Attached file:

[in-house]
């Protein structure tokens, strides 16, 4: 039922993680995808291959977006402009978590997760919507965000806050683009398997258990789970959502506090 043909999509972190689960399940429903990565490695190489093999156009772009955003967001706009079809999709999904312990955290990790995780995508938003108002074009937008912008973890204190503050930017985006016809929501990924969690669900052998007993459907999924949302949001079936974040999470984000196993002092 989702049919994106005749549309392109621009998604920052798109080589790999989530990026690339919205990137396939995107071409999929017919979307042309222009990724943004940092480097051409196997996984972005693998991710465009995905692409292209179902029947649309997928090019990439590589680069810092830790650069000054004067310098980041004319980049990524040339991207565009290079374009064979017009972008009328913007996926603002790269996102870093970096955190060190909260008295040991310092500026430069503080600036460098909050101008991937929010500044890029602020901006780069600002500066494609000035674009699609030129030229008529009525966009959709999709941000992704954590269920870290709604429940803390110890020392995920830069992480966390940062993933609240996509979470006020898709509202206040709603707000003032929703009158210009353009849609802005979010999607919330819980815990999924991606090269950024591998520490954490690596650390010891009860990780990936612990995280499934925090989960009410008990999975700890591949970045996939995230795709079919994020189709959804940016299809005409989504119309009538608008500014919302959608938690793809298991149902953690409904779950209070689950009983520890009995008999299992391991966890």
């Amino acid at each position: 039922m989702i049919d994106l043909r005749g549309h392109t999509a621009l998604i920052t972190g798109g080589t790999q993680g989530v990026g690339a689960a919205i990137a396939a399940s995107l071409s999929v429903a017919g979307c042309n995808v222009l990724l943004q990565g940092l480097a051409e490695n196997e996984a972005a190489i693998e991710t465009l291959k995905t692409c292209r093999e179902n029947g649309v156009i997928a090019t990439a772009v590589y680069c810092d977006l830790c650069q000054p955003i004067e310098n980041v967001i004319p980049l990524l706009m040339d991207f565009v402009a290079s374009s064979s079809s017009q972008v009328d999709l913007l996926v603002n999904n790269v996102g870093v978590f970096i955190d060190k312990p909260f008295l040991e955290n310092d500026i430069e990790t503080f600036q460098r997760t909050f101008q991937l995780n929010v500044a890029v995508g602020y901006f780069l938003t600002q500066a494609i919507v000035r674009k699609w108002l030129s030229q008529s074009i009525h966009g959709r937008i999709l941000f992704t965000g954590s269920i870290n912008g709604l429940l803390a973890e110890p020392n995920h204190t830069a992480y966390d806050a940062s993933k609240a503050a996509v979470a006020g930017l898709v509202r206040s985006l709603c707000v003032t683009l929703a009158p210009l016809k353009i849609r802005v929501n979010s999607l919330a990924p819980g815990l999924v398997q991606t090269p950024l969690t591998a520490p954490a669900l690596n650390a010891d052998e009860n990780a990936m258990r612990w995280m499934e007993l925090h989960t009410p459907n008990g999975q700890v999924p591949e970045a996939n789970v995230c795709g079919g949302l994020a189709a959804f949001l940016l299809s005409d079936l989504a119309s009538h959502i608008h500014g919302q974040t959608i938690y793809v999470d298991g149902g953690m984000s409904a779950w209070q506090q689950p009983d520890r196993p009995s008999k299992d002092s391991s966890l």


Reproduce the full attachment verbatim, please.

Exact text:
[in-house]
């Protein structure tokens, strides 16, 4: 039922993680995808291959977006402009978590997760919507965000806050683009398997258990789970959502506090 043909999509972190689960399940429903990565490695190489093999156009772009955003967001706009079809999709999904312990955290990790995780995508938003108002074009937008912008973890204190503050930017985006016809929501990924969690669900052998007993459907999924949302949001079936974040999470984000196993002092 989702049919994106005749549309392109621009998604920052798109080589790999989530990026690339919205990137396939995107071409999929017919979307042309222009990724943004940092480097051409196997996984972005693998991710465009995905692409292209179902029947649309997928090019990439590589680069810092830790650069000054004067310098980041004319980049990524040339991207565009290079374009064979017009972008009328913007996926603002790269996102870093970096955190060190909260008295040991310092500026430069503080600036460098909050101008991937929010500044890029602020901006780069600002500066494609000035674009699609030129030229008529009525966009959709999709941000992704954590269920870290709604429940803390110890020392995920830069992480966390940062993933609240996509979470006020898709509202206040709603707000003032929703009158210009353009849609802005979010999607919330819980815990999924991606090269950024591998520490954490690596650390010891009860990780990936612990995280499934925090989960009410008990999975700890591949970045996939995230795709079919994020189709959804940016299809005409989504119309009538608008500014919302959608938690793809298991149902953690409904779950209070689950009983520890009995008999299992391991966890």
């Amino acid at each position: 039922m989702i049919d994106l043909r005749g549309h392109t999509a621009l998604i920052t972190g798109g080589t790999q993680g989530v990026g690339a689960a919205i990137a396939a399940s995107l071409s999929v429903a017919g979307c042309n995808v222009l990724l943004q990565g940092l480097a051409e490695n196997e996984a972005a190489i693998e991710t465009l291959k995905t692409c292209r093999e179902n029947g649309v156009i997928a090019t990439a772009v590589y680069c810092d977006l830790c650069q000054p955003i004067e310098n980041v967001i004319p980049l990524l706009m040339d991207f565009v402009a290079s374009s064979s079809s017009q972008v009328d999709l913007l996926v603002n999904n790269v996102g870093v978590f970096i955190d060190k312990p909260f008295l040991e955290n310092d500026i430069e990790t503080f600036q460098r997760t909050f101008q991937l995780n929010v500044a890029v995508g602020y901006f780069l938003t600002q500066a494609i919507v000035r674009k699609w108002l030129s030229q008529s074009i009525h966009g959709r937008i999709l941000f992704t965000g954590s269920i870290n912008g709604l429940l803390a973890e110890p020392n995920h204190t830069a992480y966390d806050a940062s993933k609240a503050a996509v979470a006020g930017l898709v509202r206040s985006l709603c707000v003032t683009l929703a009158p210009l016809k353009i849609r802005v929501n979010s999607l919330a990924p819980g815990l999924v398997q991606t090269p950024l969690t591998a520490p954490a669900l690596n650390a010891d052998e009860n990780a990936m258990r612990w995280m499934e007993l925090h989960t009410p459907n008990g999975q700890v999924p591949e970045a996939n789970v995230c795709g079919g949302l994020a189709a959804f949001l940016l299809s005409d079936l989504a119309s009538h959502i608008h500014g919302q974040t959608i938690y793809v999470d298991g149902g953690m984000s409904a779950w209070q506090q689950p009983d520890r196993p009995s008999k299992d002092s391991s966890l």